Pots and pans used on the cooktop to heat liquidy food can be kashered by hag’alah [boiling]. Not frying pans, though. For pots and pans not used for frying: Clean them first, wait 24 hours, and then heat a pot of boiling water. If the pots are too big to submerge completely in the hag’alah pot of water, use tongs to hold one side of the pot and submerge it partially for about 30 seconds, then turn the pot and continue submerging it, part by part, until the whole pot has been submerged.
If the pot is too big to fit into the kashering pot, you’ll make somewhat of a watery mess. Fill the pot to the lip with water and bring to a boil. In the meantime, put a large stone or a brick (cleaned) over another burner so it can heat up. When the water boils, take the hot stone (with tongs!) and drop it into the boiling water. This should cause the water to rise uniformly, spilling over the sides, thereby covering the outside of the pot with boiling water. This is the procedure you can use to create a kashering pot in the first place. You will also need to [again] kasher the kashering pot in this way when you are through doing hag’alah on everything else.
Pressure cookers are similarly kashered through hag’alah, including the rubber gasket. Frying pans that used oil, according to Orthodox ruling, should be kashered by libun kal [“simple purification”]: They should be heated on a burner set over high heat until a piece of paper touching the pan gets singed.
Note: Pans that are coated with Teflon, according to the Orthodox, cannot be kashered; according to Conservative ruling, they can. If the surface is fairly scratched up, which happens with Teflon, the pan should be replaced (as it should be anyway; who knows what’s in those flakes of Teflon that might come off into your scrambled eggs?).
You will likely need to get a new set of metal baking pans. Metal pans used for baking must be kashered by libun gamur–that is, heated over an open flame (such as a blowtorch) until they are red hot. This treatment can damage many pans, such as those made from aluminum. If you have heavier pans, they may survive red-hot temperatures, but usually people opt to buy new baking pans. You will also need to scrub off any baked-on residue. As with other items to be kashered, clean the pans and let them rest, unused, for 24 hours.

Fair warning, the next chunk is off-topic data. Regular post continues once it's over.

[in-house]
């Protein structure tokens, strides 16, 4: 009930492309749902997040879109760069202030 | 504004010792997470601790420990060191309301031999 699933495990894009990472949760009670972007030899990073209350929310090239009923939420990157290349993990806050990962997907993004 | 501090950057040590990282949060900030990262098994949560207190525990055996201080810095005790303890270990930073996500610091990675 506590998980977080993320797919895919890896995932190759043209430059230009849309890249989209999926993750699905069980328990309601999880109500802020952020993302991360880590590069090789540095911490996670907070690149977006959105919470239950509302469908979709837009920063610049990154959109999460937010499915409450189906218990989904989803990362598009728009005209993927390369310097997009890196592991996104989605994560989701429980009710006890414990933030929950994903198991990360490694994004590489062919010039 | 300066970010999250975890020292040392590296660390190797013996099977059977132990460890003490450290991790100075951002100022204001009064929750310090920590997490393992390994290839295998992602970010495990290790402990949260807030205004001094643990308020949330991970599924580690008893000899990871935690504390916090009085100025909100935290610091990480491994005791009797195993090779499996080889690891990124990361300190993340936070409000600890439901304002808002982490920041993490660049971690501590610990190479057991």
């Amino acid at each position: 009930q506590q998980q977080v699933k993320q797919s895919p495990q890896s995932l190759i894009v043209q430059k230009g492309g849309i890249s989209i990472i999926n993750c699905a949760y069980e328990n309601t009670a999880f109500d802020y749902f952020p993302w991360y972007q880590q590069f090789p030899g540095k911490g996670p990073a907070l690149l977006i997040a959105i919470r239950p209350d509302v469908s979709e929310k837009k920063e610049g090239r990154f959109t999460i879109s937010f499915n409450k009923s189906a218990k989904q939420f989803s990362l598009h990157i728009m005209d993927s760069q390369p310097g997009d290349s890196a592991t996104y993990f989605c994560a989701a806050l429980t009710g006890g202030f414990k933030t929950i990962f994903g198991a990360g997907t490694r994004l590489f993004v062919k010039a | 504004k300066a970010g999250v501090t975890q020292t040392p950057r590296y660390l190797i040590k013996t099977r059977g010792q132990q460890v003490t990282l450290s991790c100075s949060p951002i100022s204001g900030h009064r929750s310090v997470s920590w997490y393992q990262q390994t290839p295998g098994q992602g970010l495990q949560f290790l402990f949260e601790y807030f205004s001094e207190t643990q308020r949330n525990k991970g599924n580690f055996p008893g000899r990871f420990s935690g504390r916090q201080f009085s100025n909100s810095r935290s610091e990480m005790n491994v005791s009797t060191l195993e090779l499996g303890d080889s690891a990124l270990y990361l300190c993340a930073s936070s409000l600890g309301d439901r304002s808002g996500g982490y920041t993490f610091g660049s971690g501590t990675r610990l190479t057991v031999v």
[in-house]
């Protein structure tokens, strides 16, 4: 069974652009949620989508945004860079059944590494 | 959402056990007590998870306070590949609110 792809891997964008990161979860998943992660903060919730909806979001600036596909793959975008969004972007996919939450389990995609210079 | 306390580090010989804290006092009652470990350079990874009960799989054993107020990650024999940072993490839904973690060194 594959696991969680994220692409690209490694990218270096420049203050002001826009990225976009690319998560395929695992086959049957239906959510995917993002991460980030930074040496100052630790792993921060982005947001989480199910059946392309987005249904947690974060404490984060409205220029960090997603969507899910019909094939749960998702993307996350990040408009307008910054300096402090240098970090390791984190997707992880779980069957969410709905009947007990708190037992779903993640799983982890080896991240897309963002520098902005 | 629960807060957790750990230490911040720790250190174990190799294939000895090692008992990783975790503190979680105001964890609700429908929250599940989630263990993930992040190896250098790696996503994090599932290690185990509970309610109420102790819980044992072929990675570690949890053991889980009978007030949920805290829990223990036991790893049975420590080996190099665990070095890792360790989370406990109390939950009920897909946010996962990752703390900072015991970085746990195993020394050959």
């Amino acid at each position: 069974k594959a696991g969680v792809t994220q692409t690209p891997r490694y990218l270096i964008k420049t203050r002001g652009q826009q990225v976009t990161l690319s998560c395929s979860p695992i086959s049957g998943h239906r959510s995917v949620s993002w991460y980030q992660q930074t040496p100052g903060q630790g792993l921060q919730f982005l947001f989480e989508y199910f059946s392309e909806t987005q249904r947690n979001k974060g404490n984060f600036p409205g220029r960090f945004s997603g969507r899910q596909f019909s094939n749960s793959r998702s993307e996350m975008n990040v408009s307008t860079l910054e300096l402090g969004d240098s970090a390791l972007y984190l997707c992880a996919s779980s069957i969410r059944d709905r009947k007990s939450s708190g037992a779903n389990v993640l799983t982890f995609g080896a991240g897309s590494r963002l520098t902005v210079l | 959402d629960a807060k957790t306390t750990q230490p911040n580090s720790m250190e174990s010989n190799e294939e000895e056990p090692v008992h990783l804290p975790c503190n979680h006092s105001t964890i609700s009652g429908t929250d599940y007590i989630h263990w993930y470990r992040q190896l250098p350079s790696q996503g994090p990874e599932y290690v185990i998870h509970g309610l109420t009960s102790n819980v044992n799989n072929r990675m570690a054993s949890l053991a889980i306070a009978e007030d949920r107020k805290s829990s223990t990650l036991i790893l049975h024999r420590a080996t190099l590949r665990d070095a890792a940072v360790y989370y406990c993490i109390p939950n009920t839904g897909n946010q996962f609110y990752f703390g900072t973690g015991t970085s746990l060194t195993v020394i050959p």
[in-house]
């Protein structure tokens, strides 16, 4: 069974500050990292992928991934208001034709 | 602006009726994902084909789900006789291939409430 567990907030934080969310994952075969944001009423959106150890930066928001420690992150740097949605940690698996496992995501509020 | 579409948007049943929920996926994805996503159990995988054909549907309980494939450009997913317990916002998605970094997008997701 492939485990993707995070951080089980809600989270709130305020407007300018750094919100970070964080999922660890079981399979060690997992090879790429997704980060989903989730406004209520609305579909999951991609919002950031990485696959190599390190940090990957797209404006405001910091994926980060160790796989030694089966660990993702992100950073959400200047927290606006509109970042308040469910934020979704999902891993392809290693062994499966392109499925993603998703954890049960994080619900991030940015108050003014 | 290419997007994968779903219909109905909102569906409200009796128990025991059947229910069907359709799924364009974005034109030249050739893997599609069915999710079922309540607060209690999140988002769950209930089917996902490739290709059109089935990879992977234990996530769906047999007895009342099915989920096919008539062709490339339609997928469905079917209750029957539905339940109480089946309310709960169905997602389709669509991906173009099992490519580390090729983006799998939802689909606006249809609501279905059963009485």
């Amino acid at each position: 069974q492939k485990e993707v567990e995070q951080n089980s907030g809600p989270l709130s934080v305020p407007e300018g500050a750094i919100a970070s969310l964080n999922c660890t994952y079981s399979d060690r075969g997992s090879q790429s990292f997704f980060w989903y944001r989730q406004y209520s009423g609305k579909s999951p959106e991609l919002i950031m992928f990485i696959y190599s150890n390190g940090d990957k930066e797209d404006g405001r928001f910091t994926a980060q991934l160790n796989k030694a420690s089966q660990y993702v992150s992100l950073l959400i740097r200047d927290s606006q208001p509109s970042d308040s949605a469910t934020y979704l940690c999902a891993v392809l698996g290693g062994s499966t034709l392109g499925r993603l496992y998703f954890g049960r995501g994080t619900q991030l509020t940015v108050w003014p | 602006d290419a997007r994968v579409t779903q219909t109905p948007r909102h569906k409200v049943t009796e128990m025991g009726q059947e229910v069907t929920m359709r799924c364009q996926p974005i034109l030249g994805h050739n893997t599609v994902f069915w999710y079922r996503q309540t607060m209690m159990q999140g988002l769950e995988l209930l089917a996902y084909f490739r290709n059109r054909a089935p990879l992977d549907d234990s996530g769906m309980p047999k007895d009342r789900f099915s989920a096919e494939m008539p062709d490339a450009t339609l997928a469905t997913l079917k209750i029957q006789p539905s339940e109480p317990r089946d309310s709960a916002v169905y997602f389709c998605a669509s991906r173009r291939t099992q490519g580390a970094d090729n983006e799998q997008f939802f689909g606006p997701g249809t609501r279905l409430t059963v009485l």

According to some more lenient rulings, however, you can kasher metal baking pans by placing them in the oven, set at the highest setting, for one hour or let them stay in the oven during the self-cleaning process.
Glass baking pans just need to be washed, according to Conservative halakhah (Jewish law). According to Orthodox rules [in Ashkenazic tradition], they cannot be kashered and must be replaced. [According to Sephardic and Mizrahi halakhah, glass baking pans can be kashered by exposing them to flame or baking them in the oven on the highest setting.]
Pronounced: KAH-sher, Origin: Hebrew, to make kosher, usually referring to dishes, cookware or a kitchen.
Pronounced: meez-RAH-khee, Origin: Hebrew for Eastern, used to describe Jews of Middle Eastern descent, such as Jews from Iraq and Syria.
Pronounced: seh-FAR-dik, Origin: Hebrew, describing Jews descending from the Jews of Spain.